(WINDSOR, ON) – The University of Windsor’s Cross-Border Institute (CBI) has started analyzing the first set of traffic data collected by remote sensors, which count trucks and cars crossing the Canada-US border at the Ambassador Bridge.
The data is being collected through five pole-mounted, solar-powered remote traffic microwave sensors (RTMS) installed near the Ambassador Bridge crossing. The sensors gather information about movement of traffic in the Windsor-Detroit corridor. The collected information will be used to develop predictive delay models for drivers.
“This is important information because it will help us to predict delays an hour or more in advance,” said CBI director Bill Anderson. “So drivers heading toward the border can be informed of what delay to expect when they reach the bridge, rather than just the current delay.”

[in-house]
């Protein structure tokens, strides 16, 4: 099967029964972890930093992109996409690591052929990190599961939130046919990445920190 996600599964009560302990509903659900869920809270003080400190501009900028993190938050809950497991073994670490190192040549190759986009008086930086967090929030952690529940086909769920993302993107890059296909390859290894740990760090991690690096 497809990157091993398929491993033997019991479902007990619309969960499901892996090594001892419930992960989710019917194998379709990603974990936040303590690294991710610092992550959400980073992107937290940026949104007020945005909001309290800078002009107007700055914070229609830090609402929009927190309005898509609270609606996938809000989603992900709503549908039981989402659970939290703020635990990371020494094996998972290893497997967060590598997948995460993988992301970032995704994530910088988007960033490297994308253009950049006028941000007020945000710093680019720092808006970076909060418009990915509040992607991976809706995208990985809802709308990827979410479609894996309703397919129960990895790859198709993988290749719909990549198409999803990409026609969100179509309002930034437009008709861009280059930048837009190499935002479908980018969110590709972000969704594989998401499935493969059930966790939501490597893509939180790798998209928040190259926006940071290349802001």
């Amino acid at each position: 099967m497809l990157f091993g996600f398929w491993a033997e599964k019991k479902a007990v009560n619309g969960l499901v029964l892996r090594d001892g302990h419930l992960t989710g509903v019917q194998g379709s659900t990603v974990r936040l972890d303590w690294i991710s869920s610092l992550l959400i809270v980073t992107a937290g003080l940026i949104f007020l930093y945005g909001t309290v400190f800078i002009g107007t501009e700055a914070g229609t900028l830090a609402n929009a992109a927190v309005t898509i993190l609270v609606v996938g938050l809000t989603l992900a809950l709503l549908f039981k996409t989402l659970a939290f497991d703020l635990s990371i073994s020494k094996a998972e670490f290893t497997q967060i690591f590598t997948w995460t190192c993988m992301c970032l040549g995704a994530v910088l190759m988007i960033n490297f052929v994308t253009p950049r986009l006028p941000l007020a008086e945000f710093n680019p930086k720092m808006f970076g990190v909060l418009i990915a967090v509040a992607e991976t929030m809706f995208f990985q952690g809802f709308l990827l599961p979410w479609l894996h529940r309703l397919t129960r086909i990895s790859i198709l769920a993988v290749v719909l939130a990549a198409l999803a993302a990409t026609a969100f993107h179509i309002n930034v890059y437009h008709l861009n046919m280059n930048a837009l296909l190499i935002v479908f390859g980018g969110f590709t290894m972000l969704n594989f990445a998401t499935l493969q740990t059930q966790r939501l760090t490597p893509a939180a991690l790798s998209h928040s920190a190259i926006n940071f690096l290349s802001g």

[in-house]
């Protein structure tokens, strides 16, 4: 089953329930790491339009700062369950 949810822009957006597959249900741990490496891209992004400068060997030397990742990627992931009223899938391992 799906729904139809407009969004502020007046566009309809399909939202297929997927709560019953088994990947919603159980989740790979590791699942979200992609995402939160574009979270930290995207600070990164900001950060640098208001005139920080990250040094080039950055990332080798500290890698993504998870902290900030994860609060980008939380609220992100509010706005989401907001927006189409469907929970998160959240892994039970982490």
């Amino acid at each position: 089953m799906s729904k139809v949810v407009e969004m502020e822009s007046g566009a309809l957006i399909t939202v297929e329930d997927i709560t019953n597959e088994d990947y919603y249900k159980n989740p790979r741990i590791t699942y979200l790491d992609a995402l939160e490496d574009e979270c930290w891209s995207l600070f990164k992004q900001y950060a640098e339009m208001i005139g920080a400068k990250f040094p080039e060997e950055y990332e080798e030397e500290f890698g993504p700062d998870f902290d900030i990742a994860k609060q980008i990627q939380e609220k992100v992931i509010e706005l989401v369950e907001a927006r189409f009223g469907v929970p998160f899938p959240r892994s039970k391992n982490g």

The sensor data will also be useful for UWindsor researchers who are applying mathematical models that can help improve the performance of border inspection and toll plazas.
“The next steps will be to fuse the sensor information with traffic counts from highway sensors in Ontario and Michigan, and with GPS data from individual trucks to create a regional system for monitoring border-bound traffic and predicting border delays,” said CBI associate director Hanna Maoh.
The CBI researchers hope to have the system up and running in about a year.